For the past two years they have lived in a house in Greenwich Village - Miller describes herself as "a third-generation New Yorker" - and the two older boys can walk to and from school. By two older ones, Miller means Ronan, 14, and Gabriel, Day-Lewis' 17-year-old son with Isabelle Adjani, who now lives with them. (She refers to Ronan, her biological elder boy, as "my middle son".) Ten-year-old Cashel is at primary school nearby.
When they were living in rural Ireland and Day-Lewis had a long shoot, the entire family would accompany him and the children would be home-schooled. (Miller would give the art lessons.)
"We always go places together, up till now," Miller explains. "This last time, with Lincoln, he was in Virginia and we were in New York and it was so close - and also with two kids in high school and one in 10th grade it wasn't really possible to just uproot everybody. I don't know if we'll do another thing where everybody gets home-schooled."
Organised as all of this is, Miller confesses that she is "very, very absent-minded.
I'm almost forbidden to even turn on the stove any more in my house," she says, laughing. "It's actually terrible. Because when I'm taken by a thought I follow that thought, and if I'm making an omelette, the omelette gets left there, burning away ..."
But presumably, I suggest, when Day-Lewis isn't shooting, he's around the house?
"Yes. And he definitely is very much part of the whole running to turn off the stove thing."
There is a wonderful passage in Jacob's Folly in which Jacob, the 18th-century time-travelling fly, notices an array of celebrity magazines on a news stand. "Brangelina's secret wedding!" he reads. "I assumed Brangelina must be the name of the current monarch of this land, or perhaps his courtesan." Is Miller's joke a way of fighting back?
She is, after all, no stranger to the red carpet. Does fame affect her?
"Well," she reflects, "it doesn't come into my real everyday life very much. And it isn't really my own fame, obviously, that I run up against, because I'm not famous.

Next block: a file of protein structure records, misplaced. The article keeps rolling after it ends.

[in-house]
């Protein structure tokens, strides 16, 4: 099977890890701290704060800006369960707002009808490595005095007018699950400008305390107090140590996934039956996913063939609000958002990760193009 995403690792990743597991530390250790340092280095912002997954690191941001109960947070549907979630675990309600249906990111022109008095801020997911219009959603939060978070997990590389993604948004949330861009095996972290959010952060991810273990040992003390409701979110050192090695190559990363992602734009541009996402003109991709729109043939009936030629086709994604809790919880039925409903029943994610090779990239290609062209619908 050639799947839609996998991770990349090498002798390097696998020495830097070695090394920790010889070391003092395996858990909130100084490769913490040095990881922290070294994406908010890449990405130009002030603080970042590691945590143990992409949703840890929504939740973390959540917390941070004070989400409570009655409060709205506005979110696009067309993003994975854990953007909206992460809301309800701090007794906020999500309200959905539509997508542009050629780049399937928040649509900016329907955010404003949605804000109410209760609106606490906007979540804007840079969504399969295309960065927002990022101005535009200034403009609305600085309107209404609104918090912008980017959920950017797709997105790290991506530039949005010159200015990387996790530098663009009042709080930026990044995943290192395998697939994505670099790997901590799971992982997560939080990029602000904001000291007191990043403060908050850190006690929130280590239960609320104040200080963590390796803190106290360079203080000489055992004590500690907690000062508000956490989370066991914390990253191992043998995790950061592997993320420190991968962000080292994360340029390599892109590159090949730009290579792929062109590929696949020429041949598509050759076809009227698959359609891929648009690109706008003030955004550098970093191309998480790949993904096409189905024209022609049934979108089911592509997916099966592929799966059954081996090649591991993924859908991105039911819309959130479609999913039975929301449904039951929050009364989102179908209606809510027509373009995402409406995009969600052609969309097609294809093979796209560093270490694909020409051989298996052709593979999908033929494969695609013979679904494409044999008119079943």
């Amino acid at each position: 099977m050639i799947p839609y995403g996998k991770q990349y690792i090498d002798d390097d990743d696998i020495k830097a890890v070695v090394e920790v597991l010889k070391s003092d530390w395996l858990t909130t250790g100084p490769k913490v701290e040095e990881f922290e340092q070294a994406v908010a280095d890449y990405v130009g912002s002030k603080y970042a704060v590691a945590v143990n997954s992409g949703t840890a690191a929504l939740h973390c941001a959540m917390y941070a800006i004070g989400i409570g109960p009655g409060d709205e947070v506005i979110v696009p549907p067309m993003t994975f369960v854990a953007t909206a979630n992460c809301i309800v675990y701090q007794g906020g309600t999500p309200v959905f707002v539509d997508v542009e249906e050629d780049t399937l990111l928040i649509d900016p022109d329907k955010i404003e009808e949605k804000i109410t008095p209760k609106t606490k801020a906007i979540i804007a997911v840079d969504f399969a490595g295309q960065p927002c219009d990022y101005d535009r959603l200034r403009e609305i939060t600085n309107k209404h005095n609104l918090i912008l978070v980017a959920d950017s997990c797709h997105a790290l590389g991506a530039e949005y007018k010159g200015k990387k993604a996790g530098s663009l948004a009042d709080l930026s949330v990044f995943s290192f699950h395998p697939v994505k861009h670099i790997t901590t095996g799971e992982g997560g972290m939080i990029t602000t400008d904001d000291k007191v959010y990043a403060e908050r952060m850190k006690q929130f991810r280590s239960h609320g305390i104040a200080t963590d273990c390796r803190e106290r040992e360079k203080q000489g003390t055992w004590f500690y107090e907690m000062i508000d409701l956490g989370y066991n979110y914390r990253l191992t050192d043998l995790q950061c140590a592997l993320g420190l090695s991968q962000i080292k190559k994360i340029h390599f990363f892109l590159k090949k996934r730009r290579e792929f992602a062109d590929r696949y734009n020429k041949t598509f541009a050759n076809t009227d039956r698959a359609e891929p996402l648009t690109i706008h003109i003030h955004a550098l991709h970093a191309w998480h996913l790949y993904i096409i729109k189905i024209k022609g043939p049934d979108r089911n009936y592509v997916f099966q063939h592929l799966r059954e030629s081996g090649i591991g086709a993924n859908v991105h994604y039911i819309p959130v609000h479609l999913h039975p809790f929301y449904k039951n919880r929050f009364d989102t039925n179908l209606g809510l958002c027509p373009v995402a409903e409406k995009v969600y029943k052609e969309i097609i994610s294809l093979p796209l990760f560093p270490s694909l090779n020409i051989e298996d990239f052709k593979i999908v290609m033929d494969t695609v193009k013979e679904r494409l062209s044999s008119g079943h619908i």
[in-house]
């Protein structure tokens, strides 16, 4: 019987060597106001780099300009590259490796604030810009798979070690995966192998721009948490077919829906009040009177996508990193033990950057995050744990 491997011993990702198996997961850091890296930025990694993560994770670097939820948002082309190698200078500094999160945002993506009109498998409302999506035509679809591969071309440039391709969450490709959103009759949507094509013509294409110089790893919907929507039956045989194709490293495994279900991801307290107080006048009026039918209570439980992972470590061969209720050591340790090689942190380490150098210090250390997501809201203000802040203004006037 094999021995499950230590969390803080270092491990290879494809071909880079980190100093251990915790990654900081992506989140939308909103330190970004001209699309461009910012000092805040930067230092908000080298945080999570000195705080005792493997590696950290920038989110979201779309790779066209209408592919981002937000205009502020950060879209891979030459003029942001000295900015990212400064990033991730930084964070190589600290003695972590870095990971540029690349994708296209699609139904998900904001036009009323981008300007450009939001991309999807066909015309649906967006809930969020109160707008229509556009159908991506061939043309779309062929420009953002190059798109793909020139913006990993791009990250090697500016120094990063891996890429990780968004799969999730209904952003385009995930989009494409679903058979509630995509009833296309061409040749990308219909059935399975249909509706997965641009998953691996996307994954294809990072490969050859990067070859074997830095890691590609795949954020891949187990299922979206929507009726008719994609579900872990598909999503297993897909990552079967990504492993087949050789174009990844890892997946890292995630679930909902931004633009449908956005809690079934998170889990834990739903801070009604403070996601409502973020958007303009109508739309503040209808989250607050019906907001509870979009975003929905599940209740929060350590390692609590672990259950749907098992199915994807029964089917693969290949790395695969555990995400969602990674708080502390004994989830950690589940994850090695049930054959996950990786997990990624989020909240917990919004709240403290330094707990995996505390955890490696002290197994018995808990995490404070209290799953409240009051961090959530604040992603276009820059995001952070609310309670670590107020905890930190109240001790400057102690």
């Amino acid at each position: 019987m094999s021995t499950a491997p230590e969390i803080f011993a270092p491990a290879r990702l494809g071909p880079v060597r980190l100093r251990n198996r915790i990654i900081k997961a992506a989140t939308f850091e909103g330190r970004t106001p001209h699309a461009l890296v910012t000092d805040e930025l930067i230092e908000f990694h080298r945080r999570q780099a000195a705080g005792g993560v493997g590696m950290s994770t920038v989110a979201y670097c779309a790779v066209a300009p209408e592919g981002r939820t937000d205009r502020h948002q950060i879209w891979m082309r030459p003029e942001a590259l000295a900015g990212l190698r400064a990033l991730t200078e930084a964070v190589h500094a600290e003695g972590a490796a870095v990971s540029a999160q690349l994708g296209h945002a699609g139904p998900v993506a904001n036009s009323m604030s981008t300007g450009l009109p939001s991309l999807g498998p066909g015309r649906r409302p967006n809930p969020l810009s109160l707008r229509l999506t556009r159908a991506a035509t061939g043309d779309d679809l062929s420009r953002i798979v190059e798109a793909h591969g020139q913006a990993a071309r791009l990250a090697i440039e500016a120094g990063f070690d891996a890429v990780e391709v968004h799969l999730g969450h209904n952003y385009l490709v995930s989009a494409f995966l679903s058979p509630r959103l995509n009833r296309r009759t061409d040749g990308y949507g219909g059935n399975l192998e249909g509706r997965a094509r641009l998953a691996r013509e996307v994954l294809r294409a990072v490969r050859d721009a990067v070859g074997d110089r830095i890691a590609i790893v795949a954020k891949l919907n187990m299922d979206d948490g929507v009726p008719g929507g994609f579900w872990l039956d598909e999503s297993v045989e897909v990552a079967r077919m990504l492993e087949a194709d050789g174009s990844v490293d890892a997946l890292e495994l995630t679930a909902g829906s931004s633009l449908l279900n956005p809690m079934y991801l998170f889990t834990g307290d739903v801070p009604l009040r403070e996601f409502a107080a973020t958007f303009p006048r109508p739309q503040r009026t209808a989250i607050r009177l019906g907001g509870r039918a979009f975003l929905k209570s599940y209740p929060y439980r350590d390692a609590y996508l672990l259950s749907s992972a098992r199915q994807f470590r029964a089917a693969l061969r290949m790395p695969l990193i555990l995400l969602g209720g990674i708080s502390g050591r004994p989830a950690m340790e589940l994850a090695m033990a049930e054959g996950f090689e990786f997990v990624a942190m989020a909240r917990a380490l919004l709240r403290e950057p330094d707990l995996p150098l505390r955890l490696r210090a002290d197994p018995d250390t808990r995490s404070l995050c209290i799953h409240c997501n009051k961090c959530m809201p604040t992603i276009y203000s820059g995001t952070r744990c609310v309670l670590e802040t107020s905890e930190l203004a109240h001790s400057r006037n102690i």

So the answer to that is 90 per cent no. And then occasionally yes. Occasionally you suddenly remember it."
But then, she says, "I think that once you've been around fame enough, it loses its meaning, and you see the absurdity of it, the arbitrariness of it, the machinery around it.
And in a way that's good, you know? It gives you some freedom. You realise that it has very little to do with the individuals involved. It is its own thing. In my case, I realised that early on."
Miller was first in touch with Day-Lewis in the mid-1990s when she sent him the script for the film that would eventually become The Ballad of Jack and Rose. They had never met. "I remember saying to my producer at the time: why don't we just send it to the best actor in the world? You know, why don't we just start with that?"
She also saw Day-Lewis' very particular gifts. Jack is a widower who lives on a remote island in possibly over-intimate proximity to his teenage daughter, and recedes, literally, as he succumbs to a terminal illness. Miller was taken with "how deeply [Daniel] seemed to feel things. And his intelligence. Jack is completely crippled by both guilt and desire.
And I thought: I bet he can find that. But at the time, he was really too young. If I'd been thinking about it, I wouldn't have cast him. It would have been a very different story. He saw that. But his basic qualities as a human being is why I wanted to cast him."
When they did make the film together, a decade or so later and in a place that "felt like the end of the world", much had changed.
Miller had originally written the script partly inspired by fear of her father's death; Arthur Miller died in the year of its release, 2005.
By then, its star - whom she had met through her father when Day-Lewis was due to appear in a production of The Crucible - was the father of her own children.